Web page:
The Walt Disney Company (DIS) beat estimates in the first quarter of fiscal 2022 (the period ended Jan. 1, 2022), with 11.8 million new Disney+ subscriptions and revenues from Parks, Experiences and Products hitting $7.2 billion. The stock rose by 8% in extended trading after the earnings release. Earnings per share (EPS) came in at $1.06 on revenue of $21.82 billion.
- Disney reported record revenue based on growth in Disney+ subscriptions and reopening parks.
- While a few international locations continue to be affected by COVID restrictions, most parks and hotels are filling up.
- The company plans to increase spending on its streaming services in the second quarter.
First quarter subscription growth for streaming service Disney+ surprised, as earlier guidance from the company had indicated that growth would pick up in the second half of 2022. Subscription revenues increased due to new subscribers and due to increased retail pricing. The average revenue per user (ARPU) in the U.S. and Canada was $6.68 per month compared to $5.80 a year ago.
Unlike recent guidance from Netflix, Inc. (NFLX) for slower subscription growth, Disney CEO Bob Chapek repeated the company's expectation for Disney+ subscriptions to reach 230 million to 260 million by 2024. The company also announced its plans to increase spending on its streaming services in the second quarter of fiscal 2022.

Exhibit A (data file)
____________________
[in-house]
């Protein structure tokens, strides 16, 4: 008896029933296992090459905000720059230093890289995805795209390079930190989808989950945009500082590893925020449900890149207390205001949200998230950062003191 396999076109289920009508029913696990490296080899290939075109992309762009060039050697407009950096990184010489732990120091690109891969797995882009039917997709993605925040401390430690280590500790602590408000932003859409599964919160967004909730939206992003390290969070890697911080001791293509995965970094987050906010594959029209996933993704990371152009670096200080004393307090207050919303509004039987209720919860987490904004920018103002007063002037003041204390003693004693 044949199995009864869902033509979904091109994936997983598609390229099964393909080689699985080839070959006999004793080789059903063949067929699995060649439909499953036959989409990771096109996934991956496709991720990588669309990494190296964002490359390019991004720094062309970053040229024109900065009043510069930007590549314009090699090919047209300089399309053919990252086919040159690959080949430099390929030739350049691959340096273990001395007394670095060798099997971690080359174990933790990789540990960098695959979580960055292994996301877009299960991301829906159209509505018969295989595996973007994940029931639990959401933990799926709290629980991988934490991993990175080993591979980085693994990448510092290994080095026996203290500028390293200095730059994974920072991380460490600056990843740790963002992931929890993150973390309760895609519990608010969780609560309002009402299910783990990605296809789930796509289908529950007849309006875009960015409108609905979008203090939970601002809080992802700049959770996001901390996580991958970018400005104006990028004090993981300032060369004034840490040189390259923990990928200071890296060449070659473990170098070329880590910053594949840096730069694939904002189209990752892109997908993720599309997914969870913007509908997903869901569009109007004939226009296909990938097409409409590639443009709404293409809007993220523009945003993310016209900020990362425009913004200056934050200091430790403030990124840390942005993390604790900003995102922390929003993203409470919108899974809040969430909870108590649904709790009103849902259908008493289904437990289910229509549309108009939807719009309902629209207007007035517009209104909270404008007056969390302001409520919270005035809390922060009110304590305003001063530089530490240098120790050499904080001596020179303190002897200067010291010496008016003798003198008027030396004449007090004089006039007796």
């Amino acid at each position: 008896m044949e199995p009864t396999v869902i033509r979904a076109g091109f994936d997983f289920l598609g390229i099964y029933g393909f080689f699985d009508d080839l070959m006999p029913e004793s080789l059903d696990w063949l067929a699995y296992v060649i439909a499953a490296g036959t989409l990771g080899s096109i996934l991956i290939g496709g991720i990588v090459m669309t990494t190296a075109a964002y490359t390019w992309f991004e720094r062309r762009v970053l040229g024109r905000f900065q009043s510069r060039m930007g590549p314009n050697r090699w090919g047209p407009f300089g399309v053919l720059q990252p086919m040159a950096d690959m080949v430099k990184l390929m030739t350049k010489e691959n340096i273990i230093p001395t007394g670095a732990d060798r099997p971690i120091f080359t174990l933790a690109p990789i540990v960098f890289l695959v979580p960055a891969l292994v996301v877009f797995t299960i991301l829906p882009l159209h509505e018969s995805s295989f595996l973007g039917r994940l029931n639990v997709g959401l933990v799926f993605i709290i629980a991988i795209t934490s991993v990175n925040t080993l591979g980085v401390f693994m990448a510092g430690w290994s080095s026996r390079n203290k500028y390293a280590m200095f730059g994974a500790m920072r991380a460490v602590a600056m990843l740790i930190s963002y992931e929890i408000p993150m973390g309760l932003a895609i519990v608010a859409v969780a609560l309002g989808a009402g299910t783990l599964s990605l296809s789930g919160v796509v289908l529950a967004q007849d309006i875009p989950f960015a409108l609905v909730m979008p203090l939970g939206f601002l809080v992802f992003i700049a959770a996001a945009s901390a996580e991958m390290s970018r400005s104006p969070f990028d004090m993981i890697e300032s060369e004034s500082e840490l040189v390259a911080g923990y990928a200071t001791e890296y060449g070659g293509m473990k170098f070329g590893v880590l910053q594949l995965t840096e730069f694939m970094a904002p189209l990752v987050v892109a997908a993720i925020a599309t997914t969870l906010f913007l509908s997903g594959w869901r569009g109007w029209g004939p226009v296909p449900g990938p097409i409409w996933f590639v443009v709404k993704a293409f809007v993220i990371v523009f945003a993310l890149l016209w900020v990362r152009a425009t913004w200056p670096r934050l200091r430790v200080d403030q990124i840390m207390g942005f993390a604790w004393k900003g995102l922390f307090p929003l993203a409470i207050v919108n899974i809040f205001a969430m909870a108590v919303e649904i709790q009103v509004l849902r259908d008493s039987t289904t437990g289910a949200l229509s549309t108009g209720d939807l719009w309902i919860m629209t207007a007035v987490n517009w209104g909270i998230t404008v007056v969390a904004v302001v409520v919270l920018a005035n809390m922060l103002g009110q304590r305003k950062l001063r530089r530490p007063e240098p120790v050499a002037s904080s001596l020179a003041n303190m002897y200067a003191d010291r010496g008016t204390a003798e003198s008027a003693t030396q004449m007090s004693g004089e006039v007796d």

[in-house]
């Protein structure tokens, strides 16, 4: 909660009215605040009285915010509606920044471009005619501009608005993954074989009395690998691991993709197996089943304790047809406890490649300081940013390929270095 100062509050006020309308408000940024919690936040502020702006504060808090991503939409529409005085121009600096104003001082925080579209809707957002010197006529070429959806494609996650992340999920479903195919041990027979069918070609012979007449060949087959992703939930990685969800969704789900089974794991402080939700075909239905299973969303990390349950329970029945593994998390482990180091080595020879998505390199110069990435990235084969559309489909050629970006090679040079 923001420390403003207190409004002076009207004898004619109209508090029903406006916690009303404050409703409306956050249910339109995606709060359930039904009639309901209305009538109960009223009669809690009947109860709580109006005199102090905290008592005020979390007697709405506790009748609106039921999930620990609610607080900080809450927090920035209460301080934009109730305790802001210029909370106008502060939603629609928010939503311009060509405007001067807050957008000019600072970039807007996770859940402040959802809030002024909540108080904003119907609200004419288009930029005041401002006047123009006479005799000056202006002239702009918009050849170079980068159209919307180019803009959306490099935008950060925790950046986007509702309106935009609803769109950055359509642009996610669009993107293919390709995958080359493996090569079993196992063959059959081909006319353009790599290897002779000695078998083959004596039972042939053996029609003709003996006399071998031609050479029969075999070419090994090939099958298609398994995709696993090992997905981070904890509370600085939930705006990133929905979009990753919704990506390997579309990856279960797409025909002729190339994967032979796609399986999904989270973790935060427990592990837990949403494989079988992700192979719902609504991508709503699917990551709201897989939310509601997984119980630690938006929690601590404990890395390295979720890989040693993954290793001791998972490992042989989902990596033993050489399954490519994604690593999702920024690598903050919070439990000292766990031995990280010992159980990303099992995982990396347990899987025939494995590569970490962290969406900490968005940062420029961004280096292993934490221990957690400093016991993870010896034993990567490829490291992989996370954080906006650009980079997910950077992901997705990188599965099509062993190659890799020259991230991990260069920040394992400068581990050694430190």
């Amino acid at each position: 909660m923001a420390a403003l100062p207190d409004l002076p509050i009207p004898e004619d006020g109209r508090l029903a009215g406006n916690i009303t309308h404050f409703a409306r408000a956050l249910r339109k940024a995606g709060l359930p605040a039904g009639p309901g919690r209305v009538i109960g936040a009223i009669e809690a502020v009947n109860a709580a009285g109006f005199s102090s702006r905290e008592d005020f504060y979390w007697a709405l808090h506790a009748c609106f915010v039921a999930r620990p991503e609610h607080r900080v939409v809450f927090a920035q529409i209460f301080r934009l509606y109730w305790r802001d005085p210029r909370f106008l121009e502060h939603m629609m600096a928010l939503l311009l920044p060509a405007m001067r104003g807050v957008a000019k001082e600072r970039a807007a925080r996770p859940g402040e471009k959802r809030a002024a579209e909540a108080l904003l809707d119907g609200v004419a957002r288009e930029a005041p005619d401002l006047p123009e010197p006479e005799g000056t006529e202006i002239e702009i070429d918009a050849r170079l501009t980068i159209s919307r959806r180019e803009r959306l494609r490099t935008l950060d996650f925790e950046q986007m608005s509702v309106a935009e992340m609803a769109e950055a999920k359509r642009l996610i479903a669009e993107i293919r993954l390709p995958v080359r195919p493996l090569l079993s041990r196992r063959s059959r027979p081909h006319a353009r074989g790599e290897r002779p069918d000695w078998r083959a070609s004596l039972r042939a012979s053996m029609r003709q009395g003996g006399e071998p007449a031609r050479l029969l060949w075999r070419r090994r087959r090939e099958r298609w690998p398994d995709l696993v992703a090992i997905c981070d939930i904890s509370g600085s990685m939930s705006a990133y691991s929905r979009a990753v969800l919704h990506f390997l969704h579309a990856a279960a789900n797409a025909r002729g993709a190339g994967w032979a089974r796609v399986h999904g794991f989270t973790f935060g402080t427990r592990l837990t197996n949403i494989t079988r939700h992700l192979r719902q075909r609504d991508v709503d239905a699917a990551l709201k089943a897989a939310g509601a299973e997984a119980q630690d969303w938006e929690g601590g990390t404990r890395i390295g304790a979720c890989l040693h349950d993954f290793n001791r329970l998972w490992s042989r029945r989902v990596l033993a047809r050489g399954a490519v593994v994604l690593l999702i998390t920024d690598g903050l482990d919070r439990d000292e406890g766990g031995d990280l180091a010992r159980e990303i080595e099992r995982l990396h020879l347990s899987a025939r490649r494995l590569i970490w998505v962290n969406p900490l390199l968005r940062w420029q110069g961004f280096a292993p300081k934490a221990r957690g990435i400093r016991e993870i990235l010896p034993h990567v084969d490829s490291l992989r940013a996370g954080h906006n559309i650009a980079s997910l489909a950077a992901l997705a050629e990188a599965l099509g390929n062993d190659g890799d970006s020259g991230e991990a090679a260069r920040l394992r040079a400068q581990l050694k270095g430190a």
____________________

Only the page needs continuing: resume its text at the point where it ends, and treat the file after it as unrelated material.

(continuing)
Revenues from Disney Media and Entertainment Distribution were higher at $14.6 billion compared with $12.7 billion in first quarter of fiscal 2021.
Higher revenues were matched by a higher operating loss in the Direct-to-Consumer segment due to higher production, marketing, and technology costs that were only partly offset by higher subscription revenues. The company realized theatrical distribution losses from titles released during the quarter such as West Side Story, Encanto, Nightmare Alley, and The Last Duel, which were partially offset by revenues from the co-production of Spider Man: No Way Home.
Revenues from Disney Parks, Experiences and Products were $7.2 billion, up from $3.6 billion in the first quarter of fiscal 2021. Higher revenues were driven by higher volumes of guests at the parks, higher rates of occupied hotel rooms and cruise ships, and higher revenues from ticket sales for the parks. The company stated that some of its international locations continue to be affected by COVID restrictions. Even its domestic parks are yet to see international guests reach pre-pandemic levels. Disney's consumer products also realized lower revenue since several of its retail stores were closed in 2021.
Disney's long-standing content library as well as several existing and emerging revenue streams along with its most recent record-breaking performance augur well as the company seeks to gain traction in its media and entertainment distribution business and as parks fill up. As per its website, Disney's spring break passes are beginning to sell out already.
The appointment of Alexia Quadrani, former Wall Street media analyst, as Disney's head of investor relations as the company begins its second century of its existence also is a reminder of the several successful mergers and acquisitions Disney has made in the past.